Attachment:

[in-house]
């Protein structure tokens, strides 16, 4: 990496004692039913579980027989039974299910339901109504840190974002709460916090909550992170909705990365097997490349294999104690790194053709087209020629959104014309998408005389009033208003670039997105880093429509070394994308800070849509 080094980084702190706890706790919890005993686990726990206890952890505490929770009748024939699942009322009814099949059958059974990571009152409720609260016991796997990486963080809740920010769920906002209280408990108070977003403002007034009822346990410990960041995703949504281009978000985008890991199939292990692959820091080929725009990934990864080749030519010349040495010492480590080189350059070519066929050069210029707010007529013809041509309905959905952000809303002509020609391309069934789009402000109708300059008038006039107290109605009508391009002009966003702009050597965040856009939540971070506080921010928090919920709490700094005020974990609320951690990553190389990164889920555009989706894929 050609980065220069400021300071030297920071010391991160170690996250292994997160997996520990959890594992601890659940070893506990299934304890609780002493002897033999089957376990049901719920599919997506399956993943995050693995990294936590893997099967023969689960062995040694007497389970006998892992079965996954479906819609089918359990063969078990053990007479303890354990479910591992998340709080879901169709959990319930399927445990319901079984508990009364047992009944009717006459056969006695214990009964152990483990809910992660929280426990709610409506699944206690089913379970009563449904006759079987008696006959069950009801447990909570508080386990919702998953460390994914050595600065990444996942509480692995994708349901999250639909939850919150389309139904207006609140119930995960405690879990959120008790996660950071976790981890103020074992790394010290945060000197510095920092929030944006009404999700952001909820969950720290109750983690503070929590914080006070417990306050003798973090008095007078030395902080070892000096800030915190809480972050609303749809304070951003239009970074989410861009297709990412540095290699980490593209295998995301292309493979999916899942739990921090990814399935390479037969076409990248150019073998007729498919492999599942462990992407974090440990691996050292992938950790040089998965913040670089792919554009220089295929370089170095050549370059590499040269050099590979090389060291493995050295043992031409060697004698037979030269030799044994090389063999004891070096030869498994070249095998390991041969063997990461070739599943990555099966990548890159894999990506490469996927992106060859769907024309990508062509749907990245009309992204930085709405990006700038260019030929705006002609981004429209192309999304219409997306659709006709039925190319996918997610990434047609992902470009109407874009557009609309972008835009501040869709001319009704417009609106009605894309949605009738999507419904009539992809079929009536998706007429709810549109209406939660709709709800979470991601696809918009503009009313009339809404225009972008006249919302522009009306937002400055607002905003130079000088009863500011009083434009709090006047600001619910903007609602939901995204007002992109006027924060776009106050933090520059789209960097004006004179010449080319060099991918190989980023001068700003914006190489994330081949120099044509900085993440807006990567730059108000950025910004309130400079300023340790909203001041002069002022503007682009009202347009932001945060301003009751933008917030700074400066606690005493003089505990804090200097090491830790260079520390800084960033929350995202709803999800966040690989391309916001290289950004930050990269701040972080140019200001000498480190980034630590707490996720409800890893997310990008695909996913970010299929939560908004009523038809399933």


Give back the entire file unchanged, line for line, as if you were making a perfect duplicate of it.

[in-house]
């Protein structure tokens, strides 16, 4: 990496004692039913579980027989039974299910339901109504840190974002709460916090909550992170909705990365097997490349294999104690790194053709087209020629959104014309998408005389009033208003670039997105880093429509070394994308800070849509 080094980084702190706890706790919890005993686990726990206890952890505490929770009748024939699942009322009814099949059958059974990571009152409720609260016991796997990486963080809740920010769920906002209280408990108070977003403002007034009822346990410990960041995703949504281009978000985008890991199939292990692959820091080929725009990934990864080749030519010349040495010492480590080189350059070519066929050069210029707010007529013809041509309905959905952000809303002509020609391309069934789009402000109708300059008038006039107290109605009508391009002009966003702009050597965040856009939540971070506080921010928090919920709490700094005020974990609320951690990553190389990164889920555009989706894929 050609980065220069400021300071030297920071010391991160170690996250292994997160997996520990959890594992601890659940070893506990299934304890609780002493002897033999089957376990049901719920599919997506399956993943995050693995990294936590893997099967023969689960062995040694007497389970006998892992079965996954479906819609089918359990063969078990053990007479303890354990479910591992998340709080879901169709959990319930399927445990319901079984508990009364047992009944009717006459056969006695214990009964152990483990809910992660929280426990709610409506699944206690089913379970009563449904006759079987008696006959069950009801447990909570508080386990919702998953460390994914050595600065990444996942509480692995994708349901999250639909939850919150389309139904207006609140119930995960405690879990959120008790996660950071976790981890103020074992790394010290945060000197510095920092929030944006009404999700952001909820969950720290109750983690503070929590914080006070417990306050003798973090008095007078030395902080070892000096800030915190809480972050609303749809304070951003239009970074989410861009297709990412540095290699980490593209295998995301292309493979999916899942739990921090990814399935390479037969076409990248150019073998007729498919492999599942462990992407974090440990691996050292992938950790040089998965913040670089792919554009220089295929370089170095050549370059590499040269050099590979090389060291493995050295043992031409060697004698037979030269030799044994090389063999004891070096030869498994070249095998390991041969063997990461070739599943990555099966990548890159894999990506490469996927992106060859769907024309990508062509749907990245009309992204930085709405990006700038260019030929705006002609981004429209192309999304219409997306659709006709039925190319996918997610990434047609992902470009109407874009557009609309972008835009501040869709001319009704417009609106009605894309949605009738999507419904009539992809079929009536998706007429709810549109209406939660709709709800979470991601696809918009503009009313009339809404225009972008006249919302522009009306937002400055607002905003130079000088009863500011009083434009709090006047600001619910903007609602939901995204007002992109006027924060776009106050933090520059789209960097004006004179010449080319060099991918190989980023001068700003914006190489994330081949120099044509900085993440807006990567730059108000950025910004309130400079300023340790909203001041002069002022503007682009009202347009932001945060301003009751933008917030700074400066606690005493003089505990804090200097090491830790260079520390800084960033929350995202709803999800966040690989391309916001290289950004930050990269701040972080140019200001000498480190980034630590707490996720409800890893997310990008695909996913970010299929939560908004009523038809399933």